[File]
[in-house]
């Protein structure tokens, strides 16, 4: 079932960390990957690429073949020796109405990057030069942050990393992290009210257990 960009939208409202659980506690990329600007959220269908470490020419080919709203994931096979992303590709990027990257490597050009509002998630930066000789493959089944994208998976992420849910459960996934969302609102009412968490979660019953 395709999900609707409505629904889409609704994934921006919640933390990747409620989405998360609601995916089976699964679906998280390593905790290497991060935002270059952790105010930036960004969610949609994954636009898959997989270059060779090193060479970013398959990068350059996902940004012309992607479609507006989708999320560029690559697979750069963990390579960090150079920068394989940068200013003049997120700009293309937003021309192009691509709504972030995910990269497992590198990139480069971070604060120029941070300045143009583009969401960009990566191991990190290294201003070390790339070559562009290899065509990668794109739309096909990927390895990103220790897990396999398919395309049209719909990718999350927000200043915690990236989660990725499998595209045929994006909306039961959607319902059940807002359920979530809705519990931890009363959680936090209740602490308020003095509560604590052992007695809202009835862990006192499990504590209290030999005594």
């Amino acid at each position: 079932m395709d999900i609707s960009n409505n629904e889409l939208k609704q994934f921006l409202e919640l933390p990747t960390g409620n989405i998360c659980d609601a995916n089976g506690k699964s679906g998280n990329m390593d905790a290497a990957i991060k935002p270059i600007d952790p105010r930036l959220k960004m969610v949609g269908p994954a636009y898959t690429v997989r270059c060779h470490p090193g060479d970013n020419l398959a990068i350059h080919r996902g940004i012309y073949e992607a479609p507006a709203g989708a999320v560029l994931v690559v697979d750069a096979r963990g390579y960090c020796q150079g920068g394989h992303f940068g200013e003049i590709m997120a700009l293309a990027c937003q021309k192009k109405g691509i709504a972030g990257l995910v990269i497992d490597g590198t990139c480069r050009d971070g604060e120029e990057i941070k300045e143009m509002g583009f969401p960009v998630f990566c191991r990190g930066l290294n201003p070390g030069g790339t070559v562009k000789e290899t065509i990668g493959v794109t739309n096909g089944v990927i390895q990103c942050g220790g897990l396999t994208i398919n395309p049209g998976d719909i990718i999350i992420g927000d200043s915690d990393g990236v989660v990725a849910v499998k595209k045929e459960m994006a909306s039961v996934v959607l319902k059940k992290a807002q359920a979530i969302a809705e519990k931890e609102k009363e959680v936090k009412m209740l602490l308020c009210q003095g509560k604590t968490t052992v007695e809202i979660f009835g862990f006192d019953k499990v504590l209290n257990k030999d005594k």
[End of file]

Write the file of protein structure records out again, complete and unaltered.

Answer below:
[in-house]
């Protein structure tokens, strides 16, 4: 079932960390990957690429073949020796109405990057030069942050990393992290009210257990 960009939208409202659980506690990329600007959220269908470490020419080919709203994931096979992303590709990027990257490597050009509002998630930066000789493959089944994208998976992420849910459960996934969302609102009412968490979660019953 395709999900609707409505629904889409609704994934921006919640933390990747409620989405998360609601995916089976699964679906998280390593905790290497991060935002270059952790105010930036960004969610949609994954636009898959997989270059060779090193060479970013398959990068350059996902940004012309992607479609507006989708999320560029690559697979750069963990390579960090150079920068394989940068200013003049997120700009293309937003021309192009691509709504972030995910990269497992590198990139480069971070604060120029941070300045143009583009969401960009990566191991990190290294201003070390790339070559562009290899065509990668794109739309096909990927390895990103220790897990396999398919395309049209719909990718999350927000200043915690990236989660990725499998595209045929994006909306039961959607319902059940807002359920979530809705519990931890009363959680936090209740602490308020003095509560604590052992007695809202009835862990006192499990504590209290030999005594």
């Amino acid at each position: 079932m395709d999900i609707s960009n409505n629904e889409l939208k609704q994934f921006l409202e919640l933390p990747t960390g409620n989405i998360c659980d609601a995916n089976g506690k699964s679906g998280n990329m390593d905790a290497a990957i991060k935002p270059i600007d952790p105010r930036l959220k960004m969610v949609g269908p994954a636009y898959t690429v997989r270059c060779h470490p090193g060479d970013n020419l398959a990068i350059h080919r996902g940004i012309y073949e992607a479609p507006a709203g989708a999320v560029l994931v690559v697979d750069a096979r963990g390579y960090c020796q150079g920068g394989h992303f940068g200013e003049i590709m997120a700009l293309a990027c937003q021309k192009k109405g691509i709504a972030g990257l995910v990269i497992d490597g590198t990139c480069r050009d971070g604060e120029e990057i941070k300045e143009m509002g583009f969401p960009v998630f990566c191991r990190g930066l290294n201003p070390g030069g790339t070559v562009k000789e290899t065509i990668g493959v794109t739309n096909g089944v990927i390895q990103c942050g220790g897990l396999t994208i398919n395309p049209g998976d719909i990718i999350i992420g927000d200043s915690d990393g990236v989660v990725a849910v499998k595209k045929e459960m994006a909306s039961v996934v959607l319902k059940k992290a807002q359920a979530i969302a809705e519990k931890e609102k009363e959680v936090k009412m209740l602490l308020c009210q003095g509560k604590t968490t052992v007695e809202i979660f009835g862990f006192d019953k499990v504590l209290n257990k030999d005594k």